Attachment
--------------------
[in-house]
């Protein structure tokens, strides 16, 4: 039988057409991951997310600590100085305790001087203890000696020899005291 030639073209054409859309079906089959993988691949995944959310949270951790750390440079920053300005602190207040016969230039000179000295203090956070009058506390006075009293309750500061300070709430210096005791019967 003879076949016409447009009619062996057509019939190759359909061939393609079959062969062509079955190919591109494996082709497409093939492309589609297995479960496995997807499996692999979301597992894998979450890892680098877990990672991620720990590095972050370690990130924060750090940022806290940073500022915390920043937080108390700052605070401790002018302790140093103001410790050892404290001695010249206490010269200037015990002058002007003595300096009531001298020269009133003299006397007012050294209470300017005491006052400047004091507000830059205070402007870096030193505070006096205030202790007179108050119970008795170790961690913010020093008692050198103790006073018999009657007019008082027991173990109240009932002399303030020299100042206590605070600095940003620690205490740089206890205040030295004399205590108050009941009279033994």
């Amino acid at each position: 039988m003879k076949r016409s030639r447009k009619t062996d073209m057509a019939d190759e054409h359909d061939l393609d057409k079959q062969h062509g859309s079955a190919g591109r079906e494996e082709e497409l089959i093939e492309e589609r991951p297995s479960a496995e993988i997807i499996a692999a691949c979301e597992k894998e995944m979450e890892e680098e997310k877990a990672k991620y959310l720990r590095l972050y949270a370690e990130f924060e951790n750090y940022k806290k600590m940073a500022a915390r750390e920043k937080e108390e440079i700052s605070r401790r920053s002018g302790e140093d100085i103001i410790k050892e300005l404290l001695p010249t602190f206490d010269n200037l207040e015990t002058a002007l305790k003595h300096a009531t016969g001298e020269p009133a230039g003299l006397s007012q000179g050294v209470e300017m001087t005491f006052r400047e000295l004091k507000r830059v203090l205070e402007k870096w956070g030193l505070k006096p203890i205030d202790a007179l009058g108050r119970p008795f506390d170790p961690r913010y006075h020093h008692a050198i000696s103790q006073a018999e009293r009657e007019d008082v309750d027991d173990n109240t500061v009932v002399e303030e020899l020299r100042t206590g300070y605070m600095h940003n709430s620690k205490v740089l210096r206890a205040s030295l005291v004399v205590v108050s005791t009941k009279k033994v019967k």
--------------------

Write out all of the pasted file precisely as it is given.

[in-house]
């Protein structure tokens, strides 16, 4: 039988057409991951997310600590100085305790001087203890000696020899005291 030639073209054409859309079906089959993988691949995944959310949270951790750390440079920053300005602190207040016969230039000179000295203090956070009058506390006075009293309750500061300070709430210096005791019967 003879076949016409447009009619062996057509019939190759359909061939393609079959062969062509079955190919591109494996082709497409093939492309589609297995479960496995997807499996692999979301597992894998979450890892680098877990990672991620720990590095972050370690990130924060750090940022806290940073500022915390920043937080108390700052605070401790002018302790140093103001410790050892404290001695010249206490010269200037015990002058002007003595300096009531001298020269009133003299006397007012050294209470300017005491006052400047004091507000830059205070402007870096030193505070006096205030202790007179108050119970008795170790961690913010020093008692050198103790006073018999009657007019008082027991173990109240009932002399303030020299100042206590605070600095940003620690205490740089206890205040030295004399205590108050009941009279033994």
């Amino acid at each position: 039988m003879k076949r016409s030639r447009k009619t062996d073209m057509a019939d190759e054409h359909d061939l393609d057409k079959q062969h062509g859309s079955a190919g591109r079906e494996e082709e497409l089959i093939e492309e589609r991951p297995s479960a496995e993988i997807i499996a692999a691949c979301e597992k894998e995944m979450e890892e680098e997310k877990a990672k991620y959310l720990r590095l972050y949270a370690e990130f924060e951790n750090y940022k806290k600590m940073a500022a915390r750390e920043k937080e108390e440079i700052s605070r401790r920053s002018g302790e140093d100085i103001i410790k050892e300005l404290l001695p010249t602190f206490d010269n200037l207040e015990t002058a002007l305790k003595h300096a009531t016969g001298e020269p009133a230039g003299l006397s007012q000179g050294v209470e300017m001087t005491f006052r400047e000295l004091k507000r830059v203090l205070e402007k870096w956070g030193l505070k006096p203890i205030d202790a007179l009058g108050r119970p008795f506390d170790p961690r913010y006075h020093h008692a050198i000696s103790q006073a018999e009293r009657e007019d008082v309750d027991d173990n109240t500061v009932v002399e303030e020899l020299r100042t206590g300070y605070m600095h940003n709430s620690k205490v740089l210096r206890a205040s030295l005291v004399v205590v108050s005791t009941k009279k033994v019967k």